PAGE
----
‘I’m not jeal­ous of Class of 92’s suc­cess’

Ben Thorn­ley could have been a United im­mor­tal but fate sent his ca­reer down a dif­fer­ent path

The Sunday Telegraph - Sport - - Football - James Ducker NORTH­ERN FOOT­BALL COR­RE­SPON­DENT

It was not sup­posed to turn out the way it did for Ben Thorn­ley – drift­ing down the leagues, lost and even­tu­ally de­scend­ing into a tail­spin of de­spair that, with can­dour, he char­ac­terises as “booz­ing, wom­an­is­ing and an­ni­hi­lat­ing my­self ”. But, then, at just 18 and as ar­guably the most tal­ented mem­ber of the revered “Class of 92” at Manch­ester United that would go on to take English foot­ball by storm, Thorn­ley had not ex­pected to have his right knee shat­tered and with it, a ca­reer that was on the verge of lift-off.

“He would have out­done us all – that’s the sad part,” said David Beck­ham. Gary Neville de­scribed him as “one of the most out­stand­ing tal­ents I ever played with”. Paul Sc­holes in­sisted he was a “step above all of us, he could do ev­ery­thing”.

Foot­ball is lit­tered with hard-luck tales but, read­ing Thorn­ley’s au­to­bi­og­ra­phy and talk­ing to him, his story is tougher to stom­ach than most. Thorn­ley was the shin­ing light in the side who won the FA Youth Cup in 1992 and one of the play­ers Sir Alex Fer­gu­son was bank­ing on mak­ing it big. But, by the time some of his team-mates had achieved im­mor­tal­ity seven years later when a smash-and­grab against Bay­ern Mu­nich in the Cham­pi­ons League fi­nal se­cured an un­prece­dented tre­ble, Thorn­ley had left the club and was only a spec­ta­tor.

The mo­ment it went wrong for him was an April night at Bury’s Gigg Lane in 1994 when, with 20 min­utes re­main­ing of a re­serve match against Black­burn, Nicky Marker, a sea­soned pro­fes­sional, ca­reered through the United winger with cat­a­strophic con­se­quences. The noise was so loud that Chris Casper, a United team-mate who was watch­ing from the stands, as­sumed a shin guard had snapped but, for the United play­ers on the pitch, they knew that some­thing dread­ful had hap­pened.

Thorn­ley had rup­tured the an­te­rior and pos­te­rior cru­ci­ate lig­a­ments, the me­dial col­lat­eral lig­a­ment and the me­dial cap­sule of his knee and de­tached his me­dial menis­cus. Dr Jonathan Noble, the sur­geon who would op­er­ate, likened the dam­age to rest­ing a book on its spine and watch­ing all the pages fall out.

Yet as Thorn­ley re­flects on the tackle that de­mol­ished his dream, the men­tal toll it took, and the suc­cess his con­tem­po­raries would achieve, there is no trace of bit­ter­ness, just a sense of “what if ?” What if, for ex­am­ple, five min­utes be­fore Marker jumped into his knee, he had ac­cepted an in­vi­ta­tion to come off from his coach, Jim Ryan, who was con­scious

Fer­gu­son had ear­marked Thorn­ley to play in the FA Cup semi-fi­nal against Old­ham Ath­letic a few days later?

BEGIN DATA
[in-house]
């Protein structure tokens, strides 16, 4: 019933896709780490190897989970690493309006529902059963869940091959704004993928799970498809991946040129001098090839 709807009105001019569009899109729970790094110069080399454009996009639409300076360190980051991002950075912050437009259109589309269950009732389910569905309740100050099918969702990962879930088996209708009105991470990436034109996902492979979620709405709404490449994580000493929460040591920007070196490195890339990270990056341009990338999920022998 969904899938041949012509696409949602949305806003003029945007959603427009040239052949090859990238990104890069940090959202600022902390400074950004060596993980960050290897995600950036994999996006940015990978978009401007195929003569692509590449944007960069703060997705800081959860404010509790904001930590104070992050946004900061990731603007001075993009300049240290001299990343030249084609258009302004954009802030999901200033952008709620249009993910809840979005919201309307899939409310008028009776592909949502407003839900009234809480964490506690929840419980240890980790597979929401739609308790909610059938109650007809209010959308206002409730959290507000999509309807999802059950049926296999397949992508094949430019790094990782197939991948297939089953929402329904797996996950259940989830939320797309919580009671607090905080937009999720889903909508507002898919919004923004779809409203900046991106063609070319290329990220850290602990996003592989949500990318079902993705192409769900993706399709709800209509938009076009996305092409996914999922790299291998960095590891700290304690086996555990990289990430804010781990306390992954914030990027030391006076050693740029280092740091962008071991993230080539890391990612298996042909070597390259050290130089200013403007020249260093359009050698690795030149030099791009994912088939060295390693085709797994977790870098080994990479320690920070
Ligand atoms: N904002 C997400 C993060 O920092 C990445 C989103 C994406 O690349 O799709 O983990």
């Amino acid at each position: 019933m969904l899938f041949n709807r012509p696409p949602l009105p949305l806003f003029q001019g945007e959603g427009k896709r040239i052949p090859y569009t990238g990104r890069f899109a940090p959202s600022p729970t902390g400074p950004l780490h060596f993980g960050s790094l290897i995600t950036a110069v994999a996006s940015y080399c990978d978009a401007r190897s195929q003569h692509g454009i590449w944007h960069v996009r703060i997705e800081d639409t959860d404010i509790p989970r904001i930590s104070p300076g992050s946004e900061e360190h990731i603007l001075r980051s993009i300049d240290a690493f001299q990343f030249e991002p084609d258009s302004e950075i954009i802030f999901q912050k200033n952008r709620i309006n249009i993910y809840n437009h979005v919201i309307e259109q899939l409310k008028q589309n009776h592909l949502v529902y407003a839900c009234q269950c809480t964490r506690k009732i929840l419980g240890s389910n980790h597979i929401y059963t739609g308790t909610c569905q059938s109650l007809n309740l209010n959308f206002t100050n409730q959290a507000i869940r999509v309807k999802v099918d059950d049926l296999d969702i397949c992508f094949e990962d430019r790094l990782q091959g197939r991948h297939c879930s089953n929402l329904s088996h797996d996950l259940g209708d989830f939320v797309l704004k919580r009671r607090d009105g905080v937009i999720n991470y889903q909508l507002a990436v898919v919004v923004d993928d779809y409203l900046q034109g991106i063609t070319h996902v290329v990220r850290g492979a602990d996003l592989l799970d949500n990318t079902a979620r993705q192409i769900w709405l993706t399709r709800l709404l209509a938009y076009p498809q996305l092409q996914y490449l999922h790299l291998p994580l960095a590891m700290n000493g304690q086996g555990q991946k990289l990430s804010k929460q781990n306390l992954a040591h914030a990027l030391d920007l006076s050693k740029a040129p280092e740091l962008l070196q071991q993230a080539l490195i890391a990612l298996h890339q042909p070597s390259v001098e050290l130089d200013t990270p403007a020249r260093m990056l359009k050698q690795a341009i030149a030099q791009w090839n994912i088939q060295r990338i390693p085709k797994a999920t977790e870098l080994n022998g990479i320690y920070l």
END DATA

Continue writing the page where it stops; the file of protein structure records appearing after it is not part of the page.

“I don’t know what might have hap­pened if I’d come off but I do know that I was part of a tal­ented group of play­ers and Sir Alex would have given me the same treat­ment, the same op­por­tu­ni­ties as the rest,” Thorn­ley says. “It would have been about how I’d grabbed them and my guess is that I’d have clung on tightly, never let go and en­joyed the ride. But I don’t hold any bit­ter­ness, re­sent­ment or jeal­ousy to­wards what my team-mates went on to do.

“They were al­ways go­ing to be fab­u­lous play­ers and when you’ve got a man­ager like

Sir Alex, tal­ent like they had, and a work ethic like they had, you’ve got one hell of a cock­tail.”

Thorn­ley would se­cure a pay­out against Marker and Black­burn af­ter Fer­gu­son’s in­sis­tence he pur­sue a civil case but was he ever tempted to seek re­venge? “I’m from Sal­ford and there were peo­ple who were of­fer­ing to do that for me but no, not my style,” Thorn­ley says. “I don’t hold any mal­ice but I do hold him re­spon­si­ble.”

It was re­mark­able that Thorn­ley ever played again. He would go on to make a fur­ther 13 ap­pear­ances for United but it be­came ap­par­ent to him that the in­jury had robbed him of that split-sec­ond spark that made him so hard for de­fend­ers to read and, by Novem­ber 2003, aged just 28, his pro­fes­sional ca­reer was over fol­low­ing spells at Hud­der­s­field, Aberdeen, Black­pool and Bury. His fam­ily had no­ticed changes to his per­son­al­ity postin­jury but it was when he ven­tured into non-League that his strug­gles deep­ened and, by 2006, he hit rock bot­tom, em­bark­ing on drink­ing binges.

Was that be­cause, deep down, he was con­sumed by a sense of in­jus­tice? “I don’t doubt that for one sec­ond,” Thorn­ley says. “I do wish things had been dif­fer­ent but the hand I was dealt never al­lowed that to hap­pen.”

He is hap­pier now than he has been for a long time and is so gre­gar­i­ous and af­fa­ble that it is easy to un­der­stand why he was, and still is, so pop­u­lar.

Hav­ing worked as a mini­cab driver, tiler and restau­rant man­ager, he can now be found com­men­tat­ing for United’s in-house tele­vi­sion sta­tion, MUTV, or work­ing in Old Traf­ford’s hospi­tal­ity suites. The book has helped to ex­or­cise a few ghosts but he can­not help won­der­ing “what if?” from time to time.

Tack­led: The Class of 92 Star Who Never Got To Grad­u­ate (Pitch Pub­lish­ing) by Ben Thorn­ley and Dan Poole is out to­mor­row.

‘I don’t hold any mal­ice to­wards Nicky Marker – but I do con­sider him to blame for the in­jury’

Lost chance: Ben Thorn­ley to­day, left; as an as­pir­ing star, bot­tom left; and (back row, left) with his FA Youth Cup-win­ning team-mates in 1992

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